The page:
[Author Prev][Author Next][Thread Prev][Thread Next][Author Index][Thread Index]

Re: [pygame] pygame with SDL2 proposal

Thanks Ian for the clear post! I think this is the sort of thing I was trying to get at, but I don't know as much about it.

On 20 March 2017 at 17:42, Ian Mallett <ian@xxxxxxxxxxxxxx> wrote:

As sort of a side-note, since performance has come up . . .

Per-pixel drawing operations, if they must be individually managed by the CPU, will always be much faster to do on the CPU. This means things like Surface.set_at(...) and likely draw.circle(...) as well as potentially things like draw.rect(...) and draw.line(...). And it means everything, if there are a lot of calls. The GPU is obviously faster at graphics operations in-general, but it's still a thorough loss if you have to send the commands over the PCIe in the first place: if not in processing time, then in latency. As a matter of fact, this is true for most things people try to use GPUs for, and mitigating it is why e.g. Vulkan has to be so complex.

What does this have to do with anything?

Well, it's a philosophical question of what we want pygame to be:

1: Hardware-accelerated pygame-API-compatible library. (Basically won't work for reasons above.)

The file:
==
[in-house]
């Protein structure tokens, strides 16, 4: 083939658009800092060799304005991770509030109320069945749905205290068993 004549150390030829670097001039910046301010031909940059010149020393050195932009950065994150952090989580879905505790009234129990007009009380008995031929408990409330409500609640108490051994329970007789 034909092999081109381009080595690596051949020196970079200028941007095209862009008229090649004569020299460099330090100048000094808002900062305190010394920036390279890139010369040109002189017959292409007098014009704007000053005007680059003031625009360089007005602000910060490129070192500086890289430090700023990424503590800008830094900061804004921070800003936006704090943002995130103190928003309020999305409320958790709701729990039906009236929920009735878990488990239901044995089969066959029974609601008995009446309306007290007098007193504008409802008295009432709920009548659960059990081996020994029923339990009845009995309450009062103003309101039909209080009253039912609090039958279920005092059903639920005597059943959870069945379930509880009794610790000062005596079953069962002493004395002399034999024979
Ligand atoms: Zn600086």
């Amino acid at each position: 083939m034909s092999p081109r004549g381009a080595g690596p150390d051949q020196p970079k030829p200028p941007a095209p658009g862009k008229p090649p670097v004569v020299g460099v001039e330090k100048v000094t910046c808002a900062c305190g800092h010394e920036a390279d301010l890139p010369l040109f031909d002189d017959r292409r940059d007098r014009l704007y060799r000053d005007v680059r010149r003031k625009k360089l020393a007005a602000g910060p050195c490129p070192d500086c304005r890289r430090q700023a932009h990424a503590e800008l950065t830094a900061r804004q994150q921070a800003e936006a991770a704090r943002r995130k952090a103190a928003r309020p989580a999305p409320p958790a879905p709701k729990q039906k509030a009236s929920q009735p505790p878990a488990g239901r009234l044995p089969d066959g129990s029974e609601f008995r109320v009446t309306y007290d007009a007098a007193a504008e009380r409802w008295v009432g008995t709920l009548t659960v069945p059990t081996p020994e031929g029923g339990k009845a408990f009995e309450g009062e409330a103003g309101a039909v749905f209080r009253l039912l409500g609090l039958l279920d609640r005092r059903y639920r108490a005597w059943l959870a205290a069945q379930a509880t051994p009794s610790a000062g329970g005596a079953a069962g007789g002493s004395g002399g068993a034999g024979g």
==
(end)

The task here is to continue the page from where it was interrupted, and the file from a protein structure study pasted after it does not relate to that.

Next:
2: Hardware-accelerated pygame-API-incompatible library. (Fine, but AFAIK this already exists. There are probably other projects too.)
3: Software pygame-API-compatible library. (We have this now, and any movement to SDL2 should be considered in light of what features it changes (i.e. many misc. improvements, but worse (?) blitting).)
4: Software pygame-API-incompatible library. (Works best, IMO, with any plan to support SDL2.)

Python is a slow language, and if you're using it, you're implicitly saying usability is more important right now. This includes graphics, and pygame is currently occupying that niche: highly usable, low-level, slow(ish; still pretty fast) graphics. If we want hardware acceleration (options 1, 2) then we're moving outside that niche. Ditto, to a lesser extent, breaking compatibility to add more-modern features (option 4). So basically, what it comes down to is whether we like our niche, whether moving to/incorporating SDL2 is focusing on a real problem, if so whether moving to SDL2 affects our feature set in ways we do like, and if so whether this affects our niche in ways we don't like.